Gaps in access to comprehensive rehabilitation following traumatic injuries in children: A nationwide examination

Document Type

Journal Article

Publication Date



Journal of Pediatric Surgery








Access; Disparities; Home healthcare; Outcomes; Pediatric trauma; Rehabilitation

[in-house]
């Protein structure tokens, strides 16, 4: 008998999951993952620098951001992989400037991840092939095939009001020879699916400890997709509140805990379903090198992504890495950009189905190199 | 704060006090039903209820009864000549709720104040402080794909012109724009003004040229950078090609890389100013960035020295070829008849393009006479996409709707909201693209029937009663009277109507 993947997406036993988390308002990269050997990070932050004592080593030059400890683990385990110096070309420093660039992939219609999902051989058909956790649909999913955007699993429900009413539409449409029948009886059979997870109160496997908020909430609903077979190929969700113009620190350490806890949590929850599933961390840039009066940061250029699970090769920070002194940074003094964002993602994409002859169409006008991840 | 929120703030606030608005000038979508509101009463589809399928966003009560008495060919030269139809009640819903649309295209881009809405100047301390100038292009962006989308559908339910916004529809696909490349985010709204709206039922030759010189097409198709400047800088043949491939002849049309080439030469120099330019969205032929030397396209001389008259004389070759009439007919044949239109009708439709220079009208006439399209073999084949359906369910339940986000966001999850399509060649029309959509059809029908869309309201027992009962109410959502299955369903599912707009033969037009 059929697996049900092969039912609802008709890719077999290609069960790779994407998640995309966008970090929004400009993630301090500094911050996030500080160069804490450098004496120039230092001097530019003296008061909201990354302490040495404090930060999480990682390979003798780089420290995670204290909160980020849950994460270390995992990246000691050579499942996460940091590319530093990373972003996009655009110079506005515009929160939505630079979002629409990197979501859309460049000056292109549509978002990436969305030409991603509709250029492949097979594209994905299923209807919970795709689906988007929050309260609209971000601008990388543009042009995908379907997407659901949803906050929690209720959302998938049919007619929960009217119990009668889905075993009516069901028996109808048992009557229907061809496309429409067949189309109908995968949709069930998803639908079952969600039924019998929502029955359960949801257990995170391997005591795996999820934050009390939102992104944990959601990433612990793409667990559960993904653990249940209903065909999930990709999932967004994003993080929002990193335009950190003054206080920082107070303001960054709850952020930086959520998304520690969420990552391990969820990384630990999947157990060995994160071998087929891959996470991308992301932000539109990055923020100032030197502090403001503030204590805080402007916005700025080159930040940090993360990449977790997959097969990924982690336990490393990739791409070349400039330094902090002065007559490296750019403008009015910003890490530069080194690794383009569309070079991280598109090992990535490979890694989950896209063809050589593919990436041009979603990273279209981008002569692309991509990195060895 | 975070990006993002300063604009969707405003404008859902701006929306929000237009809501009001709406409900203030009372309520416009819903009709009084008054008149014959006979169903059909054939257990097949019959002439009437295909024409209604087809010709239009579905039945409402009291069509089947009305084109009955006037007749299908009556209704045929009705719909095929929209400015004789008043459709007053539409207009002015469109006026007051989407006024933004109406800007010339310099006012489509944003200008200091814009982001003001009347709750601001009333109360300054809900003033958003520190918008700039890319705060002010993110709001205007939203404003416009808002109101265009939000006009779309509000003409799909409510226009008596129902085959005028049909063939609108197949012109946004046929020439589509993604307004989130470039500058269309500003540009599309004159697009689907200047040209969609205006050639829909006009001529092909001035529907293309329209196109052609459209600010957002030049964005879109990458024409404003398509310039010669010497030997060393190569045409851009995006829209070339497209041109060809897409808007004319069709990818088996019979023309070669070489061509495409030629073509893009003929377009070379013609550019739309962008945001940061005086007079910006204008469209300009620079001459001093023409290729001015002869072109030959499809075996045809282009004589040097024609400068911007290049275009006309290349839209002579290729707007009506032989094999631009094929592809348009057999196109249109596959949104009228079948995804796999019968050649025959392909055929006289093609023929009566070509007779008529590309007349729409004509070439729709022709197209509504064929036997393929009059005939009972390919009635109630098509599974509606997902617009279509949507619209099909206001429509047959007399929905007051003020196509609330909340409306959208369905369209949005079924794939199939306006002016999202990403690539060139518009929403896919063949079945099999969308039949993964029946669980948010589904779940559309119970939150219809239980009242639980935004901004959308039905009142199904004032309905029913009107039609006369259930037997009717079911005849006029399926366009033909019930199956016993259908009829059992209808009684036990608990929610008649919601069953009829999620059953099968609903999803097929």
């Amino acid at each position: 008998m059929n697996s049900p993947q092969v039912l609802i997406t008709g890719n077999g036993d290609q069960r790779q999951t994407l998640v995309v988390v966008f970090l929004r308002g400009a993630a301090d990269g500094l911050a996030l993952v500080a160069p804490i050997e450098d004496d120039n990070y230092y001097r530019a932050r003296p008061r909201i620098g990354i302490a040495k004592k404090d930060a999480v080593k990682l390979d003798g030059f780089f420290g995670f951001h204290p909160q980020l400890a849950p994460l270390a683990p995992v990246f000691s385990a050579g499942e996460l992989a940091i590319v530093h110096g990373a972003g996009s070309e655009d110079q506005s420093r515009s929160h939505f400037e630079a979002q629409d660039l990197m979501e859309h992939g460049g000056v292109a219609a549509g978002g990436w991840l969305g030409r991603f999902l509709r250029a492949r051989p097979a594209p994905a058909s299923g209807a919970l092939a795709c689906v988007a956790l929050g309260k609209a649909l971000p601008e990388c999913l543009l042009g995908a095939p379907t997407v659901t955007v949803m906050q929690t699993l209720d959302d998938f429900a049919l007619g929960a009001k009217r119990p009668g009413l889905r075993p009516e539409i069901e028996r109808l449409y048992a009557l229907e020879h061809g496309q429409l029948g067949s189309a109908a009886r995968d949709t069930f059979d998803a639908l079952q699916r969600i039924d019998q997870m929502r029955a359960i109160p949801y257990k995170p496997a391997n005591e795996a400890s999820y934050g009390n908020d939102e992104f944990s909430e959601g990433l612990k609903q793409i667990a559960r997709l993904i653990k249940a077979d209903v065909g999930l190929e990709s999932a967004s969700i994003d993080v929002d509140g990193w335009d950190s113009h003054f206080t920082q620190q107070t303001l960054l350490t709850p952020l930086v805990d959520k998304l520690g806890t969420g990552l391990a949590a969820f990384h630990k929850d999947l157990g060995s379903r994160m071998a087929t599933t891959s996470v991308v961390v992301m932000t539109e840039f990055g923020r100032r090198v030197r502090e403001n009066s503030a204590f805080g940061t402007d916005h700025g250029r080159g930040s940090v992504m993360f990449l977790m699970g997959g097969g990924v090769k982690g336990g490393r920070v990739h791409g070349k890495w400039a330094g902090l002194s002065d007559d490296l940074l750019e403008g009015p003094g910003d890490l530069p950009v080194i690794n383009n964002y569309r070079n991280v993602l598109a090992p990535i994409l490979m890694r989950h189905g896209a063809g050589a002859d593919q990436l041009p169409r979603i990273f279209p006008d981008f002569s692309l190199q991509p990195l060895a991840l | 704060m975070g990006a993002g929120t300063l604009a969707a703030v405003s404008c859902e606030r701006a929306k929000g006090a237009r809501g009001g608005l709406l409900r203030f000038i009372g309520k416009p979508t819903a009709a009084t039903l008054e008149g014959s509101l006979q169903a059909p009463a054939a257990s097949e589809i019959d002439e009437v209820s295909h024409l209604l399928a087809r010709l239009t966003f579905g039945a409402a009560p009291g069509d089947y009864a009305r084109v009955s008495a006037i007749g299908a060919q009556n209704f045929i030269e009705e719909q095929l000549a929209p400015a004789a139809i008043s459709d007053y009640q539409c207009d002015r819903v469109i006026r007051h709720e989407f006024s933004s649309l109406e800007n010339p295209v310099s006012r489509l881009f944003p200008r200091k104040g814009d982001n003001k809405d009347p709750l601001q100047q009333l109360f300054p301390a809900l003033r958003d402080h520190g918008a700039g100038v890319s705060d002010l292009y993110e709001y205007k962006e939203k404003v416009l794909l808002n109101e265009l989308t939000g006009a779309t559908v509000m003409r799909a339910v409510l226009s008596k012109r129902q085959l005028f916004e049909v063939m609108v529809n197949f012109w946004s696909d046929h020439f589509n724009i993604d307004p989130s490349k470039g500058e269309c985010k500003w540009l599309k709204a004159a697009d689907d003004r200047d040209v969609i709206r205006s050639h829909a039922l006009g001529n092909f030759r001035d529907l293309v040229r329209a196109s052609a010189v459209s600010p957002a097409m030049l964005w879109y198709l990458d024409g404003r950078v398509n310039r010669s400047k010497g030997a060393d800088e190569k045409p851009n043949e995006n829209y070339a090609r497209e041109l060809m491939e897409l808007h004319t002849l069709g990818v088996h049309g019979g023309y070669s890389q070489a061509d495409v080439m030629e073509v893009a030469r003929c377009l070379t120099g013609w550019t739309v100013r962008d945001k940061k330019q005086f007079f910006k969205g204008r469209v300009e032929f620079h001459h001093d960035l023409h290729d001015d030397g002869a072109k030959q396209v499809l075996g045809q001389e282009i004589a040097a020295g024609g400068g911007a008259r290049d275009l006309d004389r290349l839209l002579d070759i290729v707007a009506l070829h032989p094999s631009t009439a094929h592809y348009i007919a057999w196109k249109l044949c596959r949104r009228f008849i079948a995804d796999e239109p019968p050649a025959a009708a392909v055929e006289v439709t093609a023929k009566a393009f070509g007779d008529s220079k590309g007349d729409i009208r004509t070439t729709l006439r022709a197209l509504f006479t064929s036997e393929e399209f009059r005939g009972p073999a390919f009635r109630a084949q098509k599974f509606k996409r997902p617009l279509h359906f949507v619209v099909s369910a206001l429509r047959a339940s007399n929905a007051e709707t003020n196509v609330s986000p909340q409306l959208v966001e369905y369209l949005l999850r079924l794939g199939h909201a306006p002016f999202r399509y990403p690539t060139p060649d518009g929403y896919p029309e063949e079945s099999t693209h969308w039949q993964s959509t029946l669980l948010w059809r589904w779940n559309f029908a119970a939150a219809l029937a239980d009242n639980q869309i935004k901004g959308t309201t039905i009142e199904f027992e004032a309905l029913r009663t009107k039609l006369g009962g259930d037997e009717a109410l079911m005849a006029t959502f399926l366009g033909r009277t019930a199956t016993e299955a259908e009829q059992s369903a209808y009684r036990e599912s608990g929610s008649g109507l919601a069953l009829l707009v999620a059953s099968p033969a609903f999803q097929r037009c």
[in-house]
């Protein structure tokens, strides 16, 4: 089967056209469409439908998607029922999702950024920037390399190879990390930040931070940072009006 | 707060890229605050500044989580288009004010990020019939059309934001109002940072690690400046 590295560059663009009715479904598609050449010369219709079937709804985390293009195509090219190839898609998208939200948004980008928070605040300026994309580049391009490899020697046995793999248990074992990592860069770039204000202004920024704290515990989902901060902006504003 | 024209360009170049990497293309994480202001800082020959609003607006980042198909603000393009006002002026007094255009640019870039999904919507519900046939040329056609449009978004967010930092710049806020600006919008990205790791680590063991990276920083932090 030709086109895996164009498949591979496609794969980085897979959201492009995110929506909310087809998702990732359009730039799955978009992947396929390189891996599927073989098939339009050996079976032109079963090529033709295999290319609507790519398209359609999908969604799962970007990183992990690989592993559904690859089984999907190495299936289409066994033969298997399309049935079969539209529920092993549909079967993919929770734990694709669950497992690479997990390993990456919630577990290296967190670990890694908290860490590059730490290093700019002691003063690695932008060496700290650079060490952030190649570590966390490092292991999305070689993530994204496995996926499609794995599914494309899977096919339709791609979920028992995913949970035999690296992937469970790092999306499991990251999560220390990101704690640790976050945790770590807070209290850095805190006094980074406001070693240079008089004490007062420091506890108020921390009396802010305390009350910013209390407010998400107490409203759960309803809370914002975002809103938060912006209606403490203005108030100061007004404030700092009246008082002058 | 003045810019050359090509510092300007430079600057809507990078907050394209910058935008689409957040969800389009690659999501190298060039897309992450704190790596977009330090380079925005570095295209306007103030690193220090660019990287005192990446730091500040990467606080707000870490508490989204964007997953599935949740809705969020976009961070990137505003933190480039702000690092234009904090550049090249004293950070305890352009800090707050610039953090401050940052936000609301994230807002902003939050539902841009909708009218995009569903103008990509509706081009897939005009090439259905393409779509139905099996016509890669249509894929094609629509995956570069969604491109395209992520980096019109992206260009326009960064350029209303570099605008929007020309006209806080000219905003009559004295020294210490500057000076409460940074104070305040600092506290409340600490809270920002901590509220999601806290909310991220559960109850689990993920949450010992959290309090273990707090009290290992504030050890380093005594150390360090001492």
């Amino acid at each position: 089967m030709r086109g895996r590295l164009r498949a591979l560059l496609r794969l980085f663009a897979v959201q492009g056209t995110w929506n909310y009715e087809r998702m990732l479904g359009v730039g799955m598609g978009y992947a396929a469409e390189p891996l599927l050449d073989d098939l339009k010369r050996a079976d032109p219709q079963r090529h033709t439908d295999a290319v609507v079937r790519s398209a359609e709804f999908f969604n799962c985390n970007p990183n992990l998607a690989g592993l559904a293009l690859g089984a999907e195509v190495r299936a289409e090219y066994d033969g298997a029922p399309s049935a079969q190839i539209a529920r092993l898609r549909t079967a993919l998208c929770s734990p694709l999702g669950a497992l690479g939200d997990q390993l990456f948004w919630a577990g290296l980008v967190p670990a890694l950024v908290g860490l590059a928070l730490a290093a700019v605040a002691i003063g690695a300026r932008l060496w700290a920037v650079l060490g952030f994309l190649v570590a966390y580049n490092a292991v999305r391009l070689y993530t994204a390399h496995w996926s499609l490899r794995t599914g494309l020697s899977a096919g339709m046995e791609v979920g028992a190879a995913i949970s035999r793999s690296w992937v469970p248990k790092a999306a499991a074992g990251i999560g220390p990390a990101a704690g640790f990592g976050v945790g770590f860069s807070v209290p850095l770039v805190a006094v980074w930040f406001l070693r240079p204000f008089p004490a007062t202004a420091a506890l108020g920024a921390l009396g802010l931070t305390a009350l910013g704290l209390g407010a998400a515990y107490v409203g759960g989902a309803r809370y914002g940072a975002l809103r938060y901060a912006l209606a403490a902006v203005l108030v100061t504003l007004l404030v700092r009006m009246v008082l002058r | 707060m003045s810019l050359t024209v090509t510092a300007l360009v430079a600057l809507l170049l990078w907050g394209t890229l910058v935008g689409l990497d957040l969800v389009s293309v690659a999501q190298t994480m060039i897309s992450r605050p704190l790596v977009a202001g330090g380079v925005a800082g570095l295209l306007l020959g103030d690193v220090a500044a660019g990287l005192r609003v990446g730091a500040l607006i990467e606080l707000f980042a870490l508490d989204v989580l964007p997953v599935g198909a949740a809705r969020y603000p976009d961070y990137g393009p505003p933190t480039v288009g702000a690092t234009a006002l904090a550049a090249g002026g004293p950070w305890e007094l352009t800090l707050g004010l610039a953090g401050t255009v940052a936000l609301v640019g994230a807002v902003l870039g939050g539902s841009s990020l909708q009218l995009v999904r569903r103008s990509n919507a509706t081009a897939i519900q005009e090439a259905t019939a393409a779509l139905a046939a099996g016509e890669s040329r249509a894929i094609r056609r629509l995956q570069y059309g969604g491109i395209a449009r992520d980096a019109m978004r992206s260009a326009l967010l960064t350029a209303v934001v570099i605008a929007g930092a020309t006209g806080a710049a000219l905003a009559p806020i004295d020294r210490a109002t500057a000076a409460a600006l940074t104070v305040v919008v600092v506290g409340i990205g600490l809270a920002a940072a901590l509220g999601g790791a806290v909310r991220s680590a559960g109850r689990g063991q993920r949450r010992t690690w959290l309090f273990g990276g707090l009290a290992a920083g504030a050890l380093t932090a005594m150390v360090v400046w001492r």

© 2019 Elsevier Inc. Introduction: Acute rehabilitation following traumatic injuries is associated with improved functional recovery. Access is often limited to patients at the time of hospital discharge. This phenomenon remains less well described in children, who may have more to benefit with rehabilitation posttrauma. This study aims to determine factors influencing access to rehabilitation among children with traumatic injuries utilizing a nationally representative sample. Methods: The Kids Inpatient Database (2000–2012) was queried for trauma patients. The outcome measure of interest was discharge with rehabilitative services [acute rehabilitation facilities or home healthcare (HHC)]. Patients that did not survive and those that did not meet hospital admission criteria were excluded. Multivariable models adjusted for age, race/ethnicity, gender, insurance-status, income, injury severity score, year, children's hospital designation, hospital-volume, teaching status, location, and geographical region. Results: A total of 811,941 records were included. These were predominantly male (65.9%) with an average age of 11.6 (± 6.7) years. 4.2% were discharged to rehabilitation facilities, and 3.9% were discharged with HHC. African-American and Hispanic patients were less likely to be placed/have access to rehabilitation facilities (p < 0.001). Similarly, uninsured patients were less likely to receive these services postdischarge (p < 0.05). However, patients with government insurance, those in the highest income-quartile, those treated at children's hospitals, and those treated at teaching and urban hospitals were more likely to be placed/have access to rehabilitation services. Conclusion: Race/ethnicity and insurance status are associated with disparities in access to postdischarge rehabilitation in pediatric trauma patients. Moreover, treatment at designated children's, teaching and urban hospitals better-facilitates discharge planning with rehabilitative services.

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